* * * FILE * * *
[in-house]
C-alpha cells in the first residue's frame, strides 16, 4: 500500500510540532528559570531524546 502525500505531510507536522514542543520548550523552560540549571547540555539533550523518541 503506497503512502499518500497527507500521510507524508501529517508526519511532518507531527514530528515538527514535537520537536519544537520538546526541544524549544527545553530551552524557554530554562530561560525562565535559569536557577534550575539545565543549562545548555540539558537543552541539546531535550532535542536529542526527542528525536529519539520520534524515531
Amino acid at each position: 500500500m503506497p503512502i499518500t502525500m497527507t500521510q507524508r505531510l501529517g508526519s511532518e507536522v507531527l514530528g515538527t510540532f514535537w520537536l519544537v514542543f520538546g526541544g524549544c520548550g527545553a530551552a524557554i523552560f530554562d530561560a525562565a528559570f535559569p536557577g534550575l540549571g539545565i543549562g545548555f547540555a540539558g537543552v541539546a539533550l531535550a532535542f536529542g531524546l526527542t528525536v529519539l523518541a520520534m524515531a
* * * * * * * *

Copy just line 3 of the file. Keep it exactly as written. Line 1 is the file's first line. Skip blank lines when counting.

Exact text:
Amino acid at each position: 500500500m503506497p503512502i499518500t502525500m497527507t500521510q507524508r505531510l501529517g508526519s511532518e507536522v507531527l514530528g515538527t510540532f514535537w520537536l519544537v514542543f520538546g526541544g524549544c520548550g527545553a530551552a524557554i523552560f530554562d530561560a525562565a528559570f535559569p536557577g534550575l540549571g539545565i543549562g545548555f547540555a540539558g537543552v541539546a539533550l531535550a532535542f536529542g531524546l526527542t528525536v529519539l523518541a520520534m524515531a